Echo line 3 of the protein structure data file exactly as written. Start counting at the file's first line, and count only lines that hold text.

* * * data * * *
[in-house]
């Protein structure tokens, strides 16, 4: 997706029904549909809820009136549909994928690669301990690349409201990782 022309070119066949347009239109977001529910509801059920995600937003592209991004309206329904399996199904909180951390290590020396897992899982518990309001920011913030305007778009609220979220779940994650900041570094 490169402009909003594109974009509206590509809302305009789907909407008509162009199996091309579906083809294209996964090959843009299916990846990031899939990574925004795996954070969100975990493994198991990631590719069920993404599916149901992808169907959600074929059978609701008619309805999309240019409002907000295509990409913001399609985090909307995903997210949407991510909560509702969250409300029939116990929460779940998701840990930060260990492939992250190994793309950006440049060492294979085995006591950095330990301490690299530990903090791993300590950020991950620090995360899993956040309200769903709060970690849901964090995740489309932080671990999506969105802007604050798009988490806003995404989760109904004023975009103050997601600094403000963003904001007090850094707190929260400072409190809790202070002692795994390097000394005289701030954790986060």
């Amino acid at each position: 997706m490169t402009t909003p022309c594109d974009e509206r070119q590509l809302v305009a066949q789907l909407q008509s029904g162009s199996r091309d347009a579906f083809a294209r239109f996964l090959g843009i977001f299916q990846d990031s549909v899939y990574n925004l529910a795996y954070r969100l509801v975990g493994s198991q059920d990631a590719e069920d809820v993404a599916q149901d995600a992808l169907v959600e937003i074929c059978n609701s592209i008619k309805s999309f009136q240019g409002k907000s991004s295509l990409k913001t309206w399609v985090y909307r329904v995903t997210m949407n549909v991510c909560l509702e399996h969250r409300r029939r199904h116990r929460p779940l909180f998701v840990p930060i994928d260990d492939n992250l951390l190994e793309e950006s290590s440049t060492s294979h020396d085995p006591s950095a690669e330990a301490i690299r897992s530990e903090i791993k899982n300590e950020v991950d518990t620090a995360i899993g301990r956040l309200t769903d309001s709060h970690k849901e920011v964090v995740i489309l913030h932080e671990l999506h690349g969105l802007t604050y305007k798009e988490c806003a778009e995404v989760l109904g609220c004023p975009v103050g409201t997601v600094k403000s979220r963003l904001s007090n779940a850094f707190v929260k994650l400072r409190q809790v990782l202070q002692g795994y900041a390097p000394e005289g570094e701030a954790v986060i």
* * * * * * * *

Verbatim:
């Amino acid at each position: 997706m490169t402009t909003p022309c594109d974009e509206r070119q590509l809302v305009a066949q789907l909407q008509s029904g162009s199996r091309d347009a579906f083809a294209r239109f996964l090959g843009i977001f299916q990846d990031s549909v899939y990574n925004l529910a795996y954070r969100l509801v975990g493994s198991q059920d990631a590719e069920d809820v993404a599916q149901d995600a992808l169907v959600e937003i074929c059978n609701s592209i008619k309805s999309f009136q240019g409002k907000s991004s295509l990409k913001t309206w399609v985090y909307r329904v995903t997210m949407n549909v991510c909560l509702e399996h969250r409300r029939r199904h116990r929460p779940l909180f998701v840990p930060i994928d260990d492939n992250l951390l190994e793309e950006s290590s440049t060492s294979h020396d085995p006591s950095a690669e330990a301490i690299r897992s530990e903090i791993k899982n300590e950020v991950d518990t620090a995360i899993g301990r956040l309200t769903d309001s709060h970690k849901e920011v964090v995740i489309l913030h932080e671990l999506h690349g969105l802007t604050y305007k798009e988490c806003a778009e995404v989760l109904g609220c004023p975009v103050g409201t997601v600094k403000s979220r963003l904001s007090n779940a850094f707190v929260k994650l400072r409190q809790v990782l202070q002692g795994y900041a390097p000394e005289g570094e701030a954790v986060i």